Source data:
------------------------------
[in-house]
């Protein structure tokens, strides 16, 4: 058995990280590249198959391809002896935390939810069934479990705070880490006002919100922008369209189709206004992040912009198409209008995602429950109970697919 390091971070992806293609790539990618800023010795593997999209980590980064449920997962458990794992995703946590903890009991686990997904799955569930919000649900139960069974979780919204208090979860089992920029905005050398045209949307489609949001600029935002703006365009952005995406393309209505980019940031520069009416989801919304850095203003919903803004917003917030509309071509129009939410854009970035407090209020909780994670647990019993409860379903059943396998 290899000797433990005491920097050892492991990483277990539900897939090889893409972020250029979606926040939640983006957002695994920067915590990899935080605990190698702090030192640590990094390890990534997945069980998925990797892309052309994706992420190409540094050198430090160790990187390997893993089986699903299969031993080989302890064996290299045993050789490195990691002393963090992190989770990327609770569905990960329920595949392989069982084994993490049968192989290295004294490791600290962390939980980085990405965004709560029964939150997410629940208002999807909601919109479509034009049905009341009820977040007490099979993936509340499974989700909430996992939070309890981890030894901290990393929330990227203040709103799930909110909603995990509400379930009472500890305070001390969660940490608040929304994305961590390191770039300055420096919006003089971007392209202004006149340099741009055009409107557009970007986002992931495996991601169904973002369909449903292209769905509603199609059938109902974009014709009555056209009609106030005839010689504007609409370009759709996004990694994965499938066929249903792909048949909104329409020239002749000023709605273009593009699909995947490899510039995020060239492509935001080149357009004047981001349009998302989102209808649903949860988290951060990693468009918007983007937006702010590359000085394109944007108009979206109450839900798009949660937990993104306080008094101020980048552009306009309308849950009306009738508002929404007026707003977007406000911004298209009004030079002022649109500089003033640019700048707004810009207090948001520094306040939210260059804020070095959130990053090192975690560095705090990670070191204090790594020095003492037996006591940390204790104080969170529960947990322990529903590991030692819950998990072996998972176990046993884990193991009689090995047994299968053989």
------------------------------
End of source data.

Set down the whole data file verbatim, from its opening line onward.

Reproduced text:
[in-house]
């Protein structure tokens, strides 16, 4: 058995990280590249198959391809002896935390939810069934479990705070880490006002919100922008369209189709206004992040912009198409209008995602429950109970697919 390091971070992806293609790539990618800023010795593997999209980590980064449920997962458990794992995703946590903890009991686990997904799955569930919000649900139960069974979780919204208090979860089992920029905005050398045209949307489609949001600029935002703006365009952005995406393309209505980019940031520069009416989801919304850095203003919903803004917003917030509309071509129009939410854009970035407090209020909780994670647990019993409860379903059943396998 290899000797433990005491920097050892492991990483277990539900897939090889893409972020250029979606926040939640983006957002695994920067915590990899935080605990190698702090030192640590990094390890990534997945069980998925990797892309052309994706992420190409540094050198430090160790990187390997893993089986699903299969031993080989302890064996290299045993050789490195990691002393963090992190989770990327609770569905990960329920595949392989069982084994993490049968192989290295004294490791600290962390939980980085990405965004709560029964939150997410629940208002999807909601919109479509034009049905009341009820977040007490099979993936509340499974989700909430996992939070309890981890030894901290990393929330990227203040709103799930909110909603995990509400379930009472500890305070001390969660940490608040929304994305961590390191770039300055420096919006003089971007392209202004006149340099741009055009409107557009970007986002992931495996991601169904973002369909449903292209769905509603199609059938109902974009014709009555056209009609106030005839010689504007609409370009759709996004990694994965499938066929249903792909048949909104329409020239002749000023709605273009593009699909995947490899510039995020060239492509935001080149357009004047981001349009998302989102209808649903949860988290951060990693468009918007983007937006702010590359000085394109944007108009979206109450839900798009949660937990993104306080008094101020980048552009306009309308849950009306009738508002929404007026707003977007406000911004298209009004030079002022649109500089003033640019700048707004810009207090948001520094306040939210260059804020070095959130990053090192975690560095705090990670070191204090790594020095003492037996006591940390204790104080969170529960947990322990529903590991030692819950998990072996998972176990046993884990193991009689090995047994299968053989």